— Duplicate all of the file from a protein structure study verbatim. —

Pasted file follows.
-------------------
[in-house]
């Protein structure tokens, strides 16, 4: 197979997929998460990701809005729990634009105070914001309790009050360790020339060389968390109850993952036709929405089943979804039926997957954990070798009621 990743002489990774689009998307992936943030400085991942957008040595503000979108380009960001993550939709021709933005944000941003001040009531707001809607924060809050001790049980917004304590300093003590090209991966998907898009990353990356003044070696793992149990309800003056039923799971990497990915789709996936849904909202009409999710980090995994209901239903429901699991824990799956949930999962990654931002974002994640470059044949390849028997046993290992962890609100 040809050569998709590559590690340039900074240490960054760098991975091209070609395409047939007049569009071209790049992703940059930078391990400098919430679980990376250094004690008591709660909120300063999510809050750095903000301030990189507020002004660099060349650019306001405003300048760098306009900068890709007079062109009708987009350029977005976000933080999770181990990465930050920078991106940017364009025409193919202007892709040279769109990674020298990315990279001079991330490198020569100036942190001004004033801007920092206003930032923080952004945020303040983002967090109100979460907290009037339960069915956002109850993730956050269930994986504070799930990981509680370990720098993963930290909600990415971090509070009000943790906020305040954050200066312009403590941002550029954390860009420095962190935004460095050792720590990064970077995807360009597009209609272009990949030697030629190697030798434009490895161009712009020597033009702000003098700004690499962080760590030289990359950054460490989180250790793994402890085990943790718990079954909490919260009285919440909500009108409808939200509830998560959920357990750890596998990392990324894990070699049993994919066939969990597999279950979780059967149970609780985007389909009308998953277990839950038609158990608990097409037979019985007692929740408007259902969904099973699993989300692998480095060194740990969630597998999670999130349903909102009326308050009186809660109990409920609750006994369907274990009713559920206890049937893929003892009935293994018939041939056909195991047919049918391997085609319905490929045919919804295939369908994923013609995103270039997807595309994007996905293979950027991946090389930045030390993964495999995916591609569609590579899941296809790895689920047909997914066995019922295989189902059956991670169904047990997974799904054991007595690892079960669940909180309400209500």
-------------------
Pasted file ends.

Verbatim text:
[in-house]
């Protein structure tokens, strides 16, 4: 197979997929998460990701809005729990634009105070914001309790009050360790020339060389968390109850993952036709929405089943979804039926997957954990070798009621 990743002489990774689009998307992936943030400085991942957008040595503000979108380009960001993550939709021709933005944000941003001040009531707001809607924060809050001790049980917004304590300093003590090209991966998907898009990353990356003044070696793992149990309800003056039923799971990497990915789709996936849904909202009409999710980090995994209901239903429901699991824990799956949930999962990654931002974002994640470059044949390849028997046993290992962890609100 040809050569998709590559590690340039900074240490960054760098991975091209070609395409047939007049569009071209790049992703940059930078391990400098919430679980990376250094004690008591709660909120300063999510809050750095903000301030990189507020002004660099060349650019306001405003300048760098306009900068890709007079062109009708987009350029977005976000933080999770181990990465930050920078991106940017364009025409193919202007892709040279769109990674020298990315990279001079991330490198020569100036942190001004004033801007920092206003930032923080952004945020303040983002967090109100979460907290009037339960069915956002109850993730956050269930994986504070799930990981509680370990720098993963930290909600990415971090509070009000943790906020305040954050200066312009403590941002550029954390860009420095962190935004460095050792720590990064970077995807360009597009209609272009990949030697030629190697030798434009490895161009712009020597033009702000003098700004690499962080760590030289990359950054460490989180250790793994402890085990943790718990079954909490919260009285919440909500009108409808939200509830998560959920357990750890596998990392990324894990070699049993994919066939969990597999279950979780059967149970609780985007389909009308998953277990839950038609158990608990097409037979019985007692929740408007259902969904099973699993989300692998480095060194740990969630597998999670999130349903909102009326308050009186809660109990409920609750006994369907274990009713559920206890049937893929003892009935293994018939041939056909195991047919049918391997085609319905490929045919919804295939369908994923013609995103270039997807595309994007996905293979950027991946090389930045030390993964495999995916591609569609590579899941296809790895689920047909997914066995019922295989189902059956991670169904047990997974799904054991007595690892079960669940909180309400209500």